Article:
The Chairman of the Export-Import Bank of Washington ( Gaston ) to the Secretary of State


My Dear Mr. Secretary: On November 14 the Department of State gave me a copy of a memorandum which the Department proposes to send to the President recommending that he approve certain instructions to Ambassador Thurston regarding negotiation of a loan by the Bank to Mexico for oil processing and distribution facilities. A discussion of the problem involved was attached to the memorandum. The Department has asked for the concurrence of the Bank in the recommendations to the President.1

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Since essentially the decision which is now being made is a decision as to whether the Bank shall make a loan to Pemex, the Board of Directors of the Bank has given the matter most serious although perforce hurried consideration.

Upon the basis of the information available to us, we are of the opinion that it would be unwise to instruct Ambassador Thurston to explore with the Mexican authorities the possibility of resuming loan discussions on the basis proposed in the memorandum to the President. The reasons contributing to this opinion are:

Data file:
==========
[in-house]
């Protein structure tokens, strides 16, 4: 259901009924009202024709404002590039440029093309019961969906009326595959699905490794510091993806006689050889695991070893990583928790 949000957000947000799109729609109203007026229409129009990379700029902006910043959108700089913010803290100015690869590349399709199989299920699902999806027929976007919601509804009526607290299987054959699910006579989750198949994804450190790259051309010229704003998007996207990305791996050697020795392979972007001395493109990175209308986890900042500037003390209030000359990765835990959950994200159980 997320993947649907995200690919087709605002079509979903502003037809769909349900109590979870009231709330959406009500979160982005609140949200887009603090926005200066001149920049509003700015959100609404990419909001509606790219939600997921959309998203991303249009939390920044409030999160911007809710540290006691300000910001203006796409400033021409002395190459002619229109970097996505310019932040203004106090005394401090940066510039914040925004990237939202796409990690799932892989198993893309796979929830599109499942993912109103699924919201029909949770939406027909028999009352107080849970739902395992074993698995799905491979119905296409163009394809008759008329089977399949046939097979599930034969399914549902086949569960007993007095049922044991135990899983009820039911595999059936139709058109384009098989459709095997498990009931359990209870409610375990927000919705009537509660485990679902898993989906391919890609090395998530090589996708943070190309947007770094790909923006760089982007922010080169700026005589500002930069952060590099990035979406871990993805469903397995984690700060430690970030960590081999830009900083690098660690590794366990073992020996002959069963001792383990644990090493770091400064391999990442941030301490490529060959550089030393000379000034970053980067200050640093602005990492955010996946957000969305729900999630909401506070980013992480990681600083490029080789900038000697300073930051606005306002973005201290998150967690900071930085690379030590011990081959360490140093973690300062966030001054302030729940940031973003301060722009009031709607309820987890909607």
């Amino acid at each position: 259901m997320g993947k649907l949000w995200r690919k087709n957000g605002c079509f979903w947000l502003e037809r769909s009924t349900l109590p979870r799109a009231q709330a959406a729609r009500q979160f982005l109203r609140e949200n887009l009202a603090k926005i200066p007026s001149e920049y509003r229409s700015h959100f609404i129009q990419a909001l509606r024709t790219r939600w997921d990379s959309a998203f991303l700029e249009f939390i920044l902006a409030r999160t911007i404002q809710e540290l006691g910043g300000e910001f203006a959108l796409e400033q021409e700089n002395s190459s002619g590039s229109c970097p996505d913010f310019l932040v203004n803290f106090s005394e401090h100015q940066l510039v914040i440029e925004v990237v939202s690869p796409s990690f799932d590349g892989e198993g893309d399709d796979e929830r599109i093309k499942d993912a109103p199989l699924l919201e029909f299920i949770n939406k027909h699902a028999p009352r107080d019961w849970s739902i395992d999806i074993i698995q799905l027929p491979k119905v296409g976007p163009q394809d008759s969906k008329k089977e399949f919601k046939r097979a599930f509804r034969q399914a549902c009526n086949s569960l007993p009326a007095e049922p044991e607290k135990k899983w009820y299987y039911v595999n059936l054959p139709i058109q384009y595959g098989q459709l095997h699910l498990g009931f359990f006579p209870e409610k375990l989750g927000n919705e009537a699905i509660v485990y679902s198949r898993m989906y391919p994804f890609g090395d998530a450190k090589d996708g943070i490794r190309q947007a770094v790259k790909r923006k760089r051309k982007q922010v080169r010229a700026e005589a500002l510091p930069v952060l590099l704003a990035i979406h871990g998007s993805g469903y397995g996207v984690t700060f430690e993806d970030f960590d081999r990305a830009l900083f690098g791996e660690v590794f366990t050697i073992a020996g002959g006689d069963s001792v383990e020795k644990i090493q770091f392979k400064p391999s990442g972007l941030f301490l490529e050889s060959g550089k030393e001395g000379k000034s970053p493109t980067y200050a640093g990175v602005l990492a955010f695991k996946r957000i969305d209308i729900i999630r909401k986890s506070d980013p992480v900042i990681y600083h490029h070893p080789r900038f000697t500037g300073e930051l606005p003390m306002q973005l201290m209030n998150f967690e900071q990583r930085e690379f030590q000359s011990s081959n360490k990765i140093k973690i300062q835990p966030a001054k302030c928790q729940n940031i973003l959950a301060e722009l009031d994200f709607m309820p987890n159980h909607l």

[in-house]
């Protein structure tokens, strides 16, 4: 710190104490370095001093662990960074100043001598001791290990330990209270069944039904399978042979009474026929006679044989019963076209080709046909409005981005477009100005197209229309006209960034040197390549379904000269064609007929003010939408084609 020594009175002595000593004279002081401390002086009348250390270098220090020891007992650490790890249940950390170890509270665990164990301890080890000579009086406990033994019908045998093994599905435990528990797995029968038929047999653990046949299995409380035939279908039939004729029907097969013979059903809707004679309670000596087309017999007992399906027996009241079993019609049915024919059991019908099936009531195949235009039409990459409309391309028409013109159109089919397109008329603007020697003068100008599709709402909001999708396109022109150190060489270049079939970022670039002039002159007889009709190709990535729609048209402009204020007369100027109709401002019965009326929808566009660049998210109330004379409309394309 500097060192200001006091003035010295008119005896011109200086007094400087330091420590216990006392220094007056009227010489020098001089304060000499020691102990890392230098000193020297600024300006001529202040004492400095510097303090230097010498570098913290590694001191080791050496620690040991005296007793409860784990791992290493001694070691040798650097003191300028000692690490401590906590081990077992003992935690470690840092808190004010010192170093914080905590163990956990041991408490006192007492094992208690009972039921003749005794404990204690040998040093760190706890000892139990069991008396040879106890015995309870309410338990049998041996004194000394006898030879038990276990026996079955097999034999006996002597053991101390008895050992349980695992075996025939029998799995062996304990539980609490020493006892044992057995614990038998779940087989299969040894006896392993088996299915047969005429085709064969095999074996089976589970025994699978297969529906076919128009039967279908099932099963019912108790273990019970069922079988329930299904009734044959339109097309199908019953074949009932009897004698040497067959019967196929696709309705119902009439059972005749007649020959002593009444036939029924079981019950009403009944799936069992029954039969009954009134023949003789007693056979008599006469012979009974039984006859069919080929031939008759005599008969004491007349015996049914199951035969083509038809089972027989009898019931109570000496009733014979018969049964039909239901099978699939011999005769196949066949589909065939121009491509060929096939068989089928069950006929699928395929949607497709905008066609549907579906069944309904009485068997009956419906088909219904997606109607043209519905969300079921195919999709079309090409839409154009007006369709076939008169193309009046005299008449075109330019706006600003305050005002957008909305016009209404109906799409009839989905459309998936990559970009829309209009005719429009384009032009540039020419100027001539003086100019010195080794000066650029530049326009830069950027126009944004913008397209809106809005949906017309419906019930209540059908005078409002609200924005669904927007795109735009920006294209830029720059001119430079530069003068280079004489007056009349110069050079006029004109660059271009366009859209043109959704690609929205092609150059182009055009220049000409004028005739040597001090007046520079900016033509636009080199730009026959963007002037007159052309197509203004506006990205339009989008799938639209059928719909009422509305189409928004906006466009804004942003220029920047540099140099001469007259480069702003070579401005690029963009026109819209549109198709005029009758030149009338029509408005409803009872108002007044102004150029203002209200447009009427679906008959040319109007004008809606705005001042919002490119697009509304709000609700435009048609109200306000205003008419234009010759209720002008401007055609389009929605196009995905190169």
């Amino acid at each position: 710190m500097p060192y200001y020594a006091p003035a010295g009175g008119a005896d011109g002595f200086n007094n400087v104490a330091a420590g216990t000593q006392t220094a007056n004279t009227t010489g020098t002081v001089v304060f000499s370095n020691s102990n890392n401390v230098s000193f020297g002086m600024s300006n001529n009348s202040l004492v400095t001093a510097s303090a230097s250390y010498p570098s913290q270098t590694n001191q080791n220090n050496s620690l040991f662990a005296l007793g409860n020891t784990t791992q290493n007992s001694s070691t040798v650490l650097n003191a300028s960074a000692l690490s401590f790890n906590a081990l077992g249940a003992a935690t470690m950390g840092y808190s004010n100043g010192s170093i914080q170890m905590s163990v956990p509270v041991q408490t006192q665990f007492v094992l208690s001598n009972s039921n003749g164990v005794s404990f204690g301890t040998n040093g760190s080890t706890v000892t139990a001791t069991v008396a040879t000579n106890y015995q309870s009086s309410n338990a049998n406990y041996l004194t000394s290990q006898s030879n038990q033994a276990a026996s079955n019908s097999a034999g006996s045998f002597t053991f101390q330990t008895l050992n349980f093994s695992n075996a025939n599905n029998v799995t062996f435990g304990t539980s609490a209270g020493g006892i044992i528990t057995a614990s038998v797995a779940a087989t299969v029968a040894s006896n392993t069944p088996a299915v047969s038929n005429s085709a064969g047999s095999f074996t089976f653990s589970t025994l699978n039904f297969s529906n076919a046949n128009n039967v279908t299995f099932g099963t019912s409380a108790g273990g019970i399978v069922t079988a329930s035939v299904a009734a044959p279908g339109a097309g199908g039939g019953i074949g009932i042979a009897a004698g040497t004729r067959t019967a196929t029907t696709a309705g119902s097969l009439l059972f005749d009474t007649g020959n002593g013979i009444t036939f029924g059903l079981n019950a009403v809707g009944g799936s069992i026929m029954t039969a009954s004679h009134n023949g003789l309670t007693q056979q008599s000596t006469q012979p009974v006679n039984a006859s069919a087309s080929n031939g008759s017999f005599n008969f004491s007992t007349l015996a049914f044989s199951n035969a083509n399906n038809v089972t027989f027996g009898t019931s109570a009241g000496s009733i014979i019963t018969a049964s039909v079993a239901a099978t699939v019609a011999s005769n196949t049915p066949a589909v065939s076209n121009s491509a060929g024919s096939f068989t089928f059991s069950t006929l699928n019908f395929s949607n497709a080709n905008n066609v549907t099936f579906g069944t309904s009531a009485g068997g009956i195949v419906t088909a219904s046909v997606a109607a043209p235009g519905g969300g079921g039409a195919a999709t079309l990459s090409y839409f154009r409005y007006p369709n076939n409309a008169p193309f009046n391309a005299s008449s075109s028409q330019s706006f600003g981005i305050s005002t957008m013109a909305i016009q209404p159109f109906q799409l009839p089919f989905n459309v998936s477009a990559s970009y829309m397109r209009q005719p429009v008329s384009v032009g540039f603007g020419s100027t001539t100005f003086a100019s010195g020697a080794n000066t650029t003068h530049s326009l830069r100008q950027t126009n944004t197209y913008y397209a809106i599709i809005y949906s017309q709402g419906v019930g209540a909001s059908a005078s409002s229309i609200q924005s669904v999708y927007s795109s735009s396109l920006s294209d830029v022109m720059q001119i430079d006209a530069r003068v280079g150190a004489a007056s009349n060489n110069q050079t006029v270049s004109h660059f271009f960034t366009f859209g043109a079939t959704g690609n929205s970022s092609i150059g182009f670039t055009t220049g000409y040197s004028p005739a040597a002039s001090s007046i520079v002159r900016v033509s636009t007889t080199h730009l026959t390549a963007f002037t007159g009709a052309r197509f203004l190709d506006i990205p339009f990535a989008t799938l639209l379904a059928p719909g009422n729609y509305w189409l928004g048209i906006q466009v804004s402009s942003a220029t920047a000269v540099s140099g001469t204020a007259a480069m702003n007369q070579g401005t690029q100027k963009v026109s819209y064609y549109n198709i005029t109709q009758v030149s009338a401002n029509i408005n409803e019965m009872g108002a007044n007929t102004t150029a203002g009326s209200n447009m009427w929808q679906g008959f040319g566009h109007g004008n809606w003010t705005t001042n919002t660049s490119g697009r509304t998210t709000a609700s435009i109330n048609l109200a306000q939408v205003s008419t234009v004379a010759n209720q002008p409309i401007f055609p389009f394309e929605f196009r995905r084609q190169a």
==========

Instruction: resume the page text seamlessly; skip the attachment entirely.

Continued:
The Bank, together with the rest of the United States Government, has a keen and sympathetic interest in the economic progress of Mexico and is fully aware of the contribution that an accelerated development of the Mexican petroleum industry could make to the prosperity and welfare of the Mexican people. The Bank has extended substantial credits, aggregating more than $150 million, to Mexico to further its economic progress and expects to extend further credits from time to time for this purpose. Consequently, we have viewed the question of a loan to Pemex entirely in terms of the positive or negative contribution which it might make to the economic welfare of Mexico.
The primary objective of the Bank in this matter is the expansion of exploration for and production of petroleum in Mexico. We believe that, in view of the magnitude of the expenditures and risks involved, and the technical knowledge and experience required, there will be no substantial increase of petroleum production in Mexico if exploration and production are left chiefly to agencies of the Mexican Government. Consequently, we doubt that loans to Pemex for petroleum processing and distribution facilities will make a significant contribution to the development of the Mexican oil industry and economic progress of Mexico unless at the same time effective steps are taken by Mexico for the expansion of exploration and production.